Recently, I’ve begun to read at least one piece of literature from each of the countries I visit. While I’ve done this for the last several countries I’ve been to, now I’m going back to fill in the gaps from past travel.
I don’t want to be doctrinaire about the books I choose, but I’ve learned a little about what I find the most beneficial. While some people who do this insist on reading a novel from each country, I’ve been much more open to a range of forms, including: poetry, short stories, and — in a case or two — creative non-fiction. One reason I’m flexible this way is that the novel isn’t the basic unit of literature everywhere in the world. I don’t want to read a pop crime novel published by an expat that offers zero insight into culture just because that’s the only novel I can get my hands on in English. Short story collections have proven at least as insightful as novels because one sees more lead characters put into more diverse situations, and poetry can be as well — as long as it gives a sense of place and people.
I should also point out that I’ve violated almost all of these suggestions when something caught my eye — often to great effect. #5 and #1 are really the only ones upon which I insist.
5.) Offers insight into the culture of the country at hand. I don’t want to sound like a literary fiction snob. I read a lot of genre fiction and the occasional commercial fiction, but this is one area where I find literary fiction is best. In large part this is because literary fiction tends to be character-driven and that depth of character usually transmits some insight into culture. When I went to Nepal I read Samrat Upadhyay’s Mad Country [short stories] and learned a great deal about the people of Nepal from various walks of life.
4.) Authored by a national of said country and set there as well. The second part (set in the country) seems like it would be non-negotiable, but I’ve certainly violated the first part (local author) and can imagine violating the second (local setting) as well. The key is that it must do #5 (cultural insight, that’s the point after all.) To give an example of a violation of the local author proviso, for the time being at least, I’m going with George Orwell’s Burmese Days as my pick for Myanmar (Burma.) I may change that at some point, but it definitely offered insight about more than one of the items on this list.
To give an example of how one might violate the setting clause and still benefit, I’ve had Michael Ondaatje’s The Cat’s Table, recommended to me for a Sri Lankan book. It features a Sri Lankan boy on a ship headed from Colombo to England and thus (as I understand it) is only briefly set in Sri Lanka. Sometimes, when a national is abroad, one gains even more cultural insight — i.e. it becomes easier to see culture through the state of contrast. (It turns out that I’m reading another novel set in Sri Lanka entitled Chinaman by Shehan Karunatilaka, which promises to offer me insight into not only Sri Lanka, but also into the craziness that is the sport of cricket.
3.) Teaches me about some historical happenings of the country in question. In some sense this is always true because even a contemporary novel deals in history by the time it’s published. However, I tend to prefer a time-frame during which something interesting was going on in the country, but not so far into the past that there is disconnect with the people I interact with in my travels. For example, for Vietnam, I recently read Novel Without A Name, which features a North Vietnamese soldier as a protagonist, and it’s set during the last days of the war with America.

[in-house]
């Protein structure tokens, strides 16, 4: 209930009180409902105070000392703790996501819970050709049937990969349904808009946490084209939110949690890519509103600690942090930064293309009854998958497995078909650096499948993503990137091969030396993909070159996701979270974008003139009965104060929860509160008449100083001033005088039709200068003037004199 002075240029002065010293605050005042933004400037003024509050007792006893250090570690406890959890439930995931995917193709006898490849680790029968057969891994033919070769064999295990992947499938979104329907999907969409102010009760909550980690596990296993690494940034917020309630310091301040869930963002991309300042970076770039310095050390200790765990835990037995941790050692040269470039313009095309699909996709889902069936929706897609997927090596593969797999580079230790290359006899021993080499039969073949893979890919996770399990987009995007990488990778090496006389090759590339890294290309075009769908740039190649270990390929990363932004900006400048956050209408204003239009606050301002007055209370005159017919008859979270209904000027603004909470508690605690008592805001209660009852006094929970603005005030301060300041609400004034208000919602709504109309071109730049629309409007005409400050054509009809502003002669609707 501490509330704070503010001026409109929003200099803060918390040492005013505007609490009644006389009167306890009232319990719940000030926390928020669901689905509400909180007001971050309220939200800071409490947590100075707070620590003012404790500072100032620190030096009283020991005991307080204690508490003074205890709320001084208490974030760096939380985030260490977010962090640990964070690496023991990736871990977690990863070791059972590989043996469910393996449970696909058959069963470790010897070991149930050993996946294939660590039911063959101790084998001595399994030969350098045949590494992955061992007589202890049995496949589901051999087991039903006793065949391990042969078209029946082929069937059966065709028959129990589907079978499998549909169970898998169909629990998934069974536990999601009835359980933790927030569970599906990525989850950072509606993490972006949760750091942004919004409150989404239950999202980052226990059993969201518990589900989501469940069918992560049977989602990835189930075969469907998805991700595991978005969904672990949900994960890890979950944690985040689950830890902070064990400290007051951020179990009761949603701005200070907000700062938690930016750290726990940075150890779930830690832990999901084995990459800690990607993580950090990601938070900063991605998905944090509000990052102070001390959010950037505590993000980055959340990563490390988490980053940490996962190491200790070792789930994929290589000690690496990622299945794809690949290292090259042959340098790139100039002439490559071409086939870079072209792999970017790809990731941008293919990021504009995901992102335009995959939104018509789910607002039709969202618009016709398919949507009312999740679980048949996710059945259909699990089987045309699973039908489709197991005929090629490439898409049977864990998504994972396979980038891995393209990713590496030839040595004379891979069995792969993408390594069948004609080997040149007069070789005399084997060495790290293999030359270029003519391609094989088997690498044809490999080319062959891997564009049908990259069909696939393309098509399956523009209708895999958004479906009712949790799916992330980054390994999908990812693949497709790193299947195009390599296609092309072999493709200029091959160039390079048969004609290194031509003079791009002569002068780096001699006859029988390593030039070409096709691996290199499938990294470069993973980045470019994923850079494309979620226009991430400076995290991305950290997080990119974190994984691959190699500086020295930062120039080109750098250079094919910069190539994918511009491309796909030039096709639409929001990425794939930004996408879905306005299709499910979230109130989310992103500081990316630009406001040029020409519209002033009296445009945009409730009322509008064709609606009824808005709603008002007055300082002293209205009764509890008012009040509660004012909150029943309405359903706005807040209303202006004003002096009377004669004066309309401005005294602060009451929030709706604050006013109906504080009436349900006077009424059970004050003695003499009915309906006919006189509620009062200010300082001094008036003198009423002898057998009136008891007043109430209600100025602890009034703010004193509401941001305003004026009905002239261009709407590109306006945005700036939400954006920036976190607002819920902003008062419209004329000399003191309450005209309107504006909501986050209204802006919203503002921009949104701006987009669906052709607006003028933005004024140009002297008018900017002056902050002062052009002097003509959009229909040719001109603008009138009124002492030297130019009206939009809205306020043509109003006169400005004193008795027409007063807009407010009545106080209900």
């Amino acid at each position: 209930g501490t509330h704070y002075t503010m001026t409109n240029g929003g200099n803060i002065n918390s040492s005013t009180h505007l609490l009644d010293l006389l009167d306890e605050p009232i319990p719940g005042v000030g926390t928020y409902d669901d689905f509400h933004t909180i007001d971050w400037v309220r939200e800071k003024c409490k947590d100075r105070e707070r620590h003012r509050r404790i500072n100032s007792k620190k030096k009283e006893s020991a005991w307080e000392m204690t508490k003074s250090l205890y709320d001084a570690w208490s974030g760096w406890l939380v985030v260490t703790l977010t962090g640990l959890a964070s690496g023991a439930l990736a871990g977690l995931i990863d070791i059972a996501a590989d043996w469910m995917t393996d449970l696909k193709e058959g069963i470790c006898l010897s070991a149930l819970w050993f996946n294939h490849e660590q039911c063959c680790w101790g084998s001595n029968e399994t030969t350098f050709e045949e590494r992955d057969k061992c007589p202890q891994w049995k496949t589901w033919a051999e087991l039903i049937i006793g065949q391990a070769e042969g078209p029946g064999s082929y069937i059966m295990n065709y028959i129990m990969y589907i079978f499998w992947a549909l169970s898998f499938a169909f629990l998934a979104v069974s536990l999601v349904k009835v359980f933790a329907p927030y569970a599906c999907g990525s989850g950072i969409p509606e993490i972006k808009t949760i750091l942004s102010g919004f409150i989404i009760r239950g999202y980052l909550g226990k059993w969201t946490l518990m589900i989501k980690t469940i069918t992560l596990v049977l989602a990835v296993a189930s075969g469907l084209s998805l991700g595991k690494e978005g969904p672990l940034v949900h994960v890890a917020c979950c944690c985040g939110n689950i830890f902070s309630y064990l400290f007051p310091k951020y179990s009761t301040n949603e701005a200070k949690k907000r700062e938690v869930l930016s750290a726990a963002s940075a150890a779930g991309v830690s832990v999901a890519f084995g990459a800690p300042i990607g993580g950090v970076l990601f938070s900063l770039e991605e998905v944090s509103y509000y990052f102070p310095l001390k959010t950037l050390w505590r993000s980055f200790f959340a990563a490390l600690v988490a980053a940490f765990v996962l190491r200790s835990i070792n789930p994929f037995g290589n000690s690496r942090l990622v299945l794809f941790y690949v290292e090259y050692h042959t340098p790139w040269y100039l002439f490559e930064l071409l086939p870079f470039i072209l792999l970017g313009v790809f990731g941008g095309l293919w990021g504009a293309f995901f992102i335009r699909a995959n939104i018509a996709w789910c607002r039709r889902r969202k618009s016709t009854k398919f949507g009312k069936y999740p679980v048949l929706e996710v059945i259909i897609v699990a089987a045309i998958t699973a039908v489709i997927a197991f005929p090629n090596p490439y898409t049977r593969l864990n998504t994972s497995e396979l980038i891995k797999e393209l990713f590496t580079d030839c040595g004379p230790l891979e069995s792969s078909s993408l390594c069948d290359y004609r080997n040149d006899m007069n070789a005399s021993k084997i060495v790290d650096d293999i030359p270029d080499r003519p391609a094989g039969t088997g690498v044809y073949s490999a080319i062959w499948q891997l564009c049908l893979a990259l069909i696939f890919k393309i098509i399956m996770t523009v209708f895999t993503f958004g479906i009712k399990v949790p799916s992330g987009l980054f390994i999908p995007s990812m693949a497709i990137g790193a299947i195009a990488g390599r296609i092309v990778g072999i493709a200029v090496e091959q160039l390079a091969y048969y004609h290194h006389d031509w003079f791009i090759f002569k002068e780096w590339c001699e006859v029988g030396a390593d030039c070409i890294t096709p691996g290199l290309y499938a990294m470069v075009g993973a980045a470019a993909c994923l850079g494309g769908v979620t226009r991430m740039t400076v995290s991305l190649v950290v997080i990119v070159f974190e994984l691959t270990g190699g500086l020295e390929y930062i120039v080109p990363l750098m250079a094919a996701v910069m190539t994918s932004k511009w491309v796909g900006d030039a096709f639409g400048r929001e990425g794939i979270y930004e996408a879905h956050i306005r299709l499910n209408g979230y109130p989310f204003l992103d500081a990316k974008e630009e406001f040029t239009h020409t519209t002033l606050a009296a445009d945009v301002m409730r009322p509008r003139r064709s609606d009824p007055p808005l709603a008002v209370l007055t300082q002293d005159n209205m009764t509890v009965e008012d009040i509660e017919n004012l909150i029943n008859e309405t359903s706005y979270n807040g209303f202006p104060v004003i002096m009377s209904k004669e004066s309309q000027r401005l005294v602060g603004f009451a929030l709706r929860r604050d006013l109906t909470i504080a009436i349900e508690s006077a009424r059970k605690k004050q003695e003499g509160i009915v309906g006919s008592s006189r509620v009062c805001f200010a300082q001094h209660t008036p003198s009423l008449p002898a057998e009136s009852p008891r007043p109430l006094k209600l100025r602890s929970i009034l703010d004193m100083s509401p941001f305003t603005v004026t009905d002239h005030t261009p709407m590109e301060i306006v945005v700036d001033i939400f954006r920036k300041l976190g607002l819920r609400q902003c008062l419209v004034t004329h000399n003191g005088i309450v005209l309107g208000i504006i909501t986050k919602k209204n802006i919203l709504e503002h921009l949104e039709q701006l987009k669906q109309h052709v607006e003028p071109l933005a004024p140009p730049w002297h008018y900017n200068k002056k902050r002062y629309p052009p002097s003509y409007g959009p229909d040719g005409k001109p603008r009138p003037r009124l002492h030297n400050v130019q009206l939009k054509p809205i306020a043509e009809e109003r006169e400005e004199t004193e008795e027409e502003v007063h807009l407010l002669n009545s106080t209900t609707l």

2.) Exposes me to a diverse set of characters. It’s a definite plus if the book shows how more than one element of society lives. A great example of this is Gagamba, a book by F. Sionil Jose, that I read in conjunction with my trip to the Philippines. In it, one peeks into the lives of rich and poor alike, as well as seeing Filipinos who’ve been living abroad and expats living in the Philippines, all this contrast makes the shadowy shapes of culture clearer.
1.) It’s a good read. It’s as simple as that. It must be a book I’d want to read regardless of whether I was trying to check off a box on travel literature.
Here’s a list of countries I’ve been to with my selections for that country — if I have one. There are some countries (e.g. USA, Hungary, India, China, Japan, and the United Kingdom) from which I’ve read a lot, but I’ll stick to presenting one that is an exemplar vis-a-vis the criteria above.
I’d love to receive recommendations, particularly for those countries I don’t have anything for yet.
Austria: The Tobacconist (recommended to me, not yet read.)
Cambodia: First They Killed My Father (I’ve read some fiction set here, but this non-fiction is the best.)
Canada: Surfacing (not yet read)
China: Life and Death Are Wearing Me Out
Czech Republic: The Good Soldier Svejk
Estonia: The Man Who Spoke Snakish (In progress. An unconventional choice as it’s genre fiction, but it came highly recommended and has not disappointed.)
Finland: The Year of the Hare (not yet read)
Guatemala: The President (not yet read)
Hungary: Cold Days
India: The Guide
Japan: Narrow Road to the Interior
Kenya: A Grain of Wheat
Mexico: Selected Poems of Octavio Paz
Mongolia: The Blue Sky
Myanmar (Burma): Burmese Days
Nepal: Mad Country
Peru: Death in the Andes
Singapore: Inheritance (in progress; another odd choice as the family that this novel presents is Punjabi, though they live in Singapore. and their lives are shaped by that locale. Some places, like Singapore and the UAE, have a lot of immigrants and it’s only fair to consider them through that lens.)
Slovenia: I Saw Her That Night (not yet read)
Sri Lanka: Chinaman (in progress)
UAE: Temporary People (not yet read)
United Kingdom: A Christmas Carol
United States: Blood Meridian
Vietnam: Novel Without a Name